• Issues we could debate—have no conclusions forNeighborhoods complain about being left out but when you bring them in use information to undermine not improve effortVisibility—draws more furor but have to ensure donors stay confident and project sense of momentumWe had developed programs from best practices and demonstrated success—some community needs are irrational and meeting them can compromise the program—lots of issues about restricting the clients—yet designed to be a low barrier facility
  • Solving Street Homelessness: The Experience of Columbia, SC

    1. 1. Mac Bennett President and CEO United Way of the Midlands
    2. 2.  History of Columbia’s efforts to address downtown homelessness  Background to successful effort: Midlands Housing Alliance  Challenges  Project Status  Lessons Learned
    3. 3. The measure of success is not whether you have a tough problem to deal with, but whether it is the same problem you had last year. John Foster Dulles The definition of insanity is doing the same thing over and over again and expecting different results. Albert Einstein
    4. 4. January 8, 1994  Co-locating for a Continuum of Care for the Homeless December 1995  Community Steering Committee on Homelessness April 3, 1997  Report to the Community  Steering Committee on Homelessness March 1, 1998 Report to City Council: Columbia Committee in Conjunction with the Columbia Community Development Department and the Office of the Mayor March 14, 2001 Report and Recommendation of the Midlands Commission on Homelessness Task force on Emergency Services Homelessness in Columbia: Consensus on the Problem
    5. 5. September 2005 10 Year plan  Research  Community engagement ◦ Community Forums ◦ Stakeholder Meeting ◦ Intergovernmental Summit on Homelessness  10 key strategies including comprehensive housing and service center for people on the street  September 2006: Site Selection Committee Report
    6. 6.  City withdraws from process; supports other strategies ◦ NIMBY/Neighborhood resistance ◦ Lack of political will ◦ Breakdown of regional approach ◦ Neighborhood and race divisions ◦ Loss of public/private partnership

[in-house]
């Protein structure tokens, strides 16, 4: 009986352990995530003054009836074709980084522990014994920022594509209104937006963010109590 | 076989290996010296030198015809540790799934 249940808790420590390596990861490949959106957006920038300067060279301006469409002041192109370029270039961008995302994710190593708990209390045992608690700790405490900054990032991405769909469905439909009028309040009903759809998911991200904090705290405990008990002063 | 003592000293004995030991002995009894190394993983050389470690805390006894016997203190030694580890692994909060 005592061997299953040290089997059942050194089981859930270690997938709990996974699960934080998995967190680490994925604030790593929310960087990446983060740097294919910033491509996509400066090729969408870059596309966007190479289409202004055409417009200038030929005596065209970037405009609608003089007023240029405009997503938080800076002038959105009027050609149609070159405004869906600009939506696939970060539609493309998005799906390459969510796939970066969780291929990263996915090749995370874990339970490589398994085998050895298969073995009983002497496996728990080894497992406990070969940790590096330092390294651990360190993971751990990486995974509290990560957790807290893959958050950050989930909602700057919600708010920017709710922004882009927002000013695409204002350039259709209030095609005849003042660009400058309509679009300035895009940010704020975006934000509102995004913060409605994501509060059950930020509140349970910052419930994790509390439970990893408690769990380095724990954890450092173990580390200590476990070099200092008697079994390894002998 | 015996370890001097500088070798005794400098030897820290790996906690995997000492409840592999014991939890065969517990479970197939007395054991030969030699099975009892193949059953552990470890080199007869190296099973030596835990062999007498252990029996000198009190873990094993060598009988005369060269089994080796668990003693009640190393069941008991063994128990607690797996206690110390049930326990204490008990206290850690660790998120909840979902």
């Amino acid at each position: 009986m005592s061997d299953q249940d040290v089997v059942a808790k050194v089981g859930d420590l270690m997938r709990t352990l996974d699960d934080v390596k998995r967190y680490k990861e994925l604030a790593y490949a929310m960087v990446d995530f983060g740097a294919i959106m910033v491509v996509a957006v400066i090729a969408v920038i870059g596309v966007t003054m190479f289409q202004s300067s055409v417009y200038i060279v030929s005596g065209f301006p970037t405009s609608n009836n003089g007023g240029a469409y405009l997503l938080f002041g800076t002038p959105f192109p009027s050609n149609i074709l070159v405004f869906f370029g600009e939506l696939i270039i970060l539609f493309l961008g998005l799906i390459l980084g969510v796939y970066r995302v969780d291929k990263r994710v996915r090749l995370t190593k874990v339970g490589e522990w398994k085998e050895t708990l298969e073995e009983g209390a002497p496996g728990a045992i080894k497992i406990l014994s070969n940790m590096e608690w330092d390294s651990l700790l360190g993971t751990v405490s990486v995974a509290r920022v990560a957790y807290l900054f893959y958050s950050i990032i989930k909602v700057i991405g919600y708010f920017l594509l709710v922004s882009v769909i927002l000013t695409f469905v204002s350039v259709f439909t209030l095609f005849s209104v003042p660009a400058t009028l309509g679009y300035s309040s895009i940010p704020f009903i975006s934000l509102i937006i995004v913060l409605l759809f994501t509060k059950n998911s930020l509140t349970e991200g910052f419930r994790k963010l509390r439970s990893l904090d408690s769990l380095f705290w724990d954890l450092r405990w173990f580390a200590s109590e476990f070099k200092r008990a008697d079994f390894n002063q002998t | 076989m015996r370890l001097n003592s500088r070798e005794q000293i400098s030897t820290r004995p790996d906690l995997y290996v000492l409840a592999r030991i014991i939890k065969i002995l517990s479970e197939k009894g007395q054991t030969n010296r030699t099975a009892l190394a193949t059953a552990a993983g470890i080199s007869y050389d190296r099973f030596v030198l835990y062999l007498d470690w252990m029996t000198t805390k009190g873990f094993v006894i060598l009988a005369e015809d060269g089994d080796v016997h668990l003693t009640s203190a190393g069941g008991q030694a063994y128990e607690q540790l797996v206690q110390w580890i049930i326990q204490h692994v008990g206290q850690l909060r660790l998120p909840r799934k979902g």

7. 7. I couldn't wait for success, so I went ahead without it. Jonathan Winters
    8. 8. Fall 2006 Provider-Business group begins meeting soon after Site Selection Committee proposal rejected. Summer 2007 Opportunity emerges for Salvation Army property Fall 2007 through Spring 2008 Coalition led by MBLG, Chamber, UWM work on redevelopment plan for Salvation Army property •Bring in new partners including faith community MIHAC), neighborhoods, more providers, more business. •Negotiations with Knight Foundation •Assessment and TA provided by Community Partnership for the Homeless
    9. 9. June 2008  Midlands Housing Alliance announced  Option to purchase Salvation Army property  $5 million Knight Foundation Grant
    10. 10. November 2008 MHA meets $5M Knight Foundation Challenge Grant •$6.5M Local, primarily private dollars raised •$11.75M development budget DDRC approves architectural plans Board of Zoning Appeals approval; decision upheld in Circuit Court Property purchased January 2010 Project $2M budget when fully operating •$838,000 HUD Supportive Housing Grant •$625,000 from local governments •$500,000 Kresge Foundation grant To open May 2011
    11. 11.  Community outreach workers  Day Center – to serve 100-125 people daily with light meal, showers, laundry, case workers, service providers  52 Emergency beds  26 Respite beds  72 Program beds  64 Transitional housing beds
    12. 12. Life must be understood backwards; but... it must be lived forward. Soren Kierkegaard
    13. 13. NIMBY  Neighborhood opposition  Expressed in neighborhood meetings, city council and zoning meetings, letters, lawsuits, FOIA requests to HUD.  Concerns regarding neighborhood traffic; criminal activity and sexual predators.  Responded with trip to Miami, engagement on board, Good Neighbor Policy.  City opposition  Offered alternative site to appease neighborhoods.  Considered but rejected as unfeasible and risking Knight commitment.  Church opposition  Expressed in meetings with MHA and conveyed to city council.  Concerns focused on security issues and impact on new church property.  Responded with security risk assessment and adoption of recommendations.
    14. 14.  Environmental/regulatory issues • Ground contamination. Designated Brownfield site. • Licensing questions regarding level of care. Not deemed a Community Residential Care Facility. • Asbestos. Removed.  Negotiation with Salvation Army • Challenges negotiating with distant decision makers. Persisted.
    15. 15.  Politics • Neighborhood influence over city politics • Lack of regional cooperation • Poor financial situation, especially City of Columbia
    16. 16.  $5M challenge grant coupled with local match  Identifying property zoned for the purpose  Consistent media support for effort  Close collaboration between business and providers  Inadequacy of previous public efforts  Recent self organization of the homeless
    17. 17.  Invited experts from other communities for advice. Homeless centers in Atlanta, Savannah, Charlotte, Raleigh, Greenville & Miami participated.  Engagement of regional experts/investigation of other programs/support from Miami team  Broad coalition of business, providers and faith community  Leadership of strong intermediary in United Way  Passionate leadership must emerge
    18. 18.  What role will politics play?  When should neighborhoods be engaged?  How visible should effort be?  How do you balance program goals while addressing neighborhood concerns?

    ×